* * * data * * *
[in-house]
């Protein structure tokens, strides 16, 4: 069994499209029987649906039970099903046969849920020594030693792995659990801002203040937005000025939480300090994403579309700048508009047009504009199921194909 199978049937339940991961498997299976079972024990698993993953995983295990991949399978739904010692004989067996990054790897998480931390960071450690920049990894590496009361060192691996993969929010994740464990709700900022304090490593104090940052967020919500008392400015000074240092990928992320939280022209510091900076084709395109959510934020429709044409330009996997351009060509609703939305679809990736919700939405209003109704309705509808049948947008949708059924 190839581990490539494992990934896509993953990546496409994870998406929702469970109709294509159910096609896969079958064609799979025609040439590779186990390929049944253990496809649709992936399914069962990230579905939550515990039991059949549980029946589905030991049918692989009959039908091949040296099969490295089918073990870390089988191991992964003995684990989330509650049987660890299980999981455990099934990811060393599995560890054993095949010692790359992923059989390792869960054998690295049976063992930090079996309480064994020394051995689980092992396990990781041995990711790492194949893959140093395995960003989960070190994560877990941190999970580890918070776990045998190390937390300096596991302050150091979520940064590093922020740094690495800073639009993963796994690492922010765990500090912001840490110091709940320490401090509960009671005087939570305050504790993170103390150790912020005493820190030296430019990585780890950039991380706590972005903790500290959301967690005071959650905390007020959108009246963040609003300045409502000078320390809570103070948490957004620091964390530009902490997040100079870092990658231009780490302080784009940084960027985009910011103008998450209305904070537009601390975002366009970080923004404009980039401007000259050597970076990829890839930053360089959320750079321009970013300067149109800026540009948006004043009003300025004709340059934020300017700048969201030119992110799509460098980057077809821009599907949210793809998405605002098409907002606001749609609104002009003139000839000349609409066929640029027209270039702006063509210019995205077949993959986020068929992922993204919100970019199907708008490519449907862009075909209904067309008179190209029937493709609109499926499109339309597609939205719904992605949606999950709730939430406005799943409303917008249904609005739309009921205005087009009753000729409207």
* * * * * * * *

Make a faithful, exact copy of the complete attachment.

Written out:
[in-house]
């Protein structure tokens, strides 16, 4: 069994499209029987649906039970099903046969849920020594030693792995659990801002203040937005000025939480300090994403579309700048508009047009504009199921194909 199978049937339940991961498997299976079972024990698993993953995983295990991949399978739904010692004989067996990054790897998480931390960071450690920049990894590496009361060192691996993969929010994740464990709700900022304090490593104090940052967020919500008392400015000074240092990928992320939280022209510091900076084709395109959510934020429709044409330009996997351009060509609703939305679809990736919700939405209003109704309705509808049948947008949708059924 190839581990490539494992990934896509993953990546496409994870998406929702469970109709294509159910096609896969079958064609799979025609040439590779186990390929049944253990496809649709992936399914069962990230579905939550515990039991059949549980029946589905030991049918692989009959039908091949040296099969490295089918073990870390089988191991992964003995684990989330509650049987660890299980999981455990099934990811060393599995560890054993095949010692790359992923059989390792869960054998690295049976063992930090079996309480064994020394051995689980092992396990990781041995990711790492194949893959140093395995960003989960070190994560877990941190999970580890918070776990045998190390937390300096596991302050150091979520940064590093922020740094690495800073639009993963796994690492922010765990500090912001840490110091709940320490401090509960009671005087939570305050504790993170103390150790912020005493820190030296430019990585780890950039991380706590972005903790500290959301967690005071959650905390007020959108009246963040609003300045409502000078320390809570103070948490957004620091964390530009902490997040100079870092990658231009780490302080784009940084960027985009910011103008998450209305904070537009601390975002366009970080923004404009980039401007000259050597970076990829890839930053360089959320750079321009970013300067149109800026540009948006004043009003300025004709340059934020300017700048969201030119992110799509460098980057077809821009599907949210793809998405605002098409907002606001749609609104002009003139000839000349609409066929640029027209270039702006063509210019995205077949993959986020068929992922993204919100970019199907708008490519449907862009075909209904067309008179190209029937493709609109499926499109339309597609939205719904992605949606999950709730939430406005799943409303917008249904609005739309009921205005087009009753000729409207």